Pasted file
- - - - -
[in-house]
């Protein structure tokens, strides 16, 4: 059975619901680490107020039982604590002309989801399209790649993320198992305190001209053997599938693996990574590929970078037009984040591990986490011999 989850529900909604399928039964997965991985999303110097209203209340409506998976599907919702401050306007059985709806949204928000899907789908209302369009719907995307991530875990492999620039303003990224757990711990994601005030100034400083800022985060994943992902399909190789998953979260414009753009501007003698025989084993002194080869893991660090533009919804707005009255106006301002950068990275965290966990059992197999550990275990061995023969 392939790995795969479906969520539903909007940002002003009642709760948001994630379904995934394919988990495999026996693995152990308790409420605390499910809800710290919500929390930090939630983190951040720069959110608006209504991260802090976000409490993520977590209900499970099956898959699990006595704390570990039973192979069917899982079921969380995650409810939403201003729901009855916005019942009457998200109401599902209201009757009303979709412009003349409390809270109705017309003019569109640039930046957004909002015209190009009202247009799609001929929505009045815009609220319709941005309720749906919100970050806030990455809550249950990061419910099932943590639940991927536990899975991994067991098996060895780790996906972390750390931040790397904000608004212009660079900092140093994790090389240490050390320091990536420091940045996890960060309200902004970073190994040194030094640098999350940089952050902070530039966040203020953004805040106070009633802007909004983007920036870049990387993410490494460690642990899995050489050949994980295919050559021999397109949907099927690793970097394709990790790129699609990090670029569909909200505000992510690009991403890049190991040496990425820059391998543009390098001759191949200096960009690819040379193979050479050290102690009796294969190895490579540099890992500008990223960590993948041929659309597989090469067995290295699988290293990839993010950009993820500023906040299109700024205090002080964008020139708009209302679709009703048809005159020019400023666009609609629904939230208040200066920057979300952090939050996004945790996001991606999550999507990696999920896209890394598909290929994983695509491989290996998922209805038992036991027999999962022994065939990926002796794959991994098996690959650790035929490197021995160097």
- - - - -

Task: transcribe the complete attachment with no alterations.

[in-house]
């Protein structure tokens, strides 16, 4: 059975619901680490107020039982604590002309989801399209790649993320198992305190001209053997599938693996990574590929970078037009984040591990986490011999 989850529900909604399928039964997965991985999303110097209203209340409506998976599907919702401050306007059985709806949204928000899907789908209302369009719907995307991530875990492999620039303003990224757990711990994601005030100034400083800022985060994943992902399909190789998953979260414009753009501007003698025989084993002194080869893991660090533009919804707005009255106006301002950068990275965290966990059992197999550990275990061995023969 392939790995795969479906969520539903909007940002002003009642709760948001994630379904995934394919988990495999026996693995152990308790409420605390499910809800710290919500929390930090939630983190951040720069959110608006209504991260802090976000409490993520977590209900499970099956898959699990006595704390570990039973192979069917899982079921969380995650409810939403201003729901009855916005019942009457998200109401599902209201009757009303979709412009003349409390809270109705017309003019569109640039930046957004909002015209190009009202247009799609001929929505009045815009609220319709941005309720749906919100970050806030990455809550249950990061419910099932943590639940991927536990899975991994067991098996060895780790996906972390750390931040790397904000608004212009660079900092140093994790090389240490050390320091990536420091940045996890960060309200902004970073190994040194030094640098999350940089952050902070530039966040203020953004805040106070009633802007909004983007920036870049990387993410490494460690642990899995050489050949994980295919050559021999397109949907099927690793970097394709990790790129699609990090670029569909909200505000992510690009991403890049190991040496990425820059391998543009390098001759191949200096960009690819040379193979050479050290102690009796294969190895490579540099890992500008990223960590993948041929659309597989090469067995290295699988290293990839993010950009993820500023906040299109700024205090002080964008020139708009209302679709009703048809005159020019400023666009609609629904939230208040200066920057979300952090939050996004945790996001991606999550999507990696999920896209890394598909290929994983695509491989290996998922209805038992036991027999999962022994065939990926002796794959991994098996690959650790035929490197021995160097």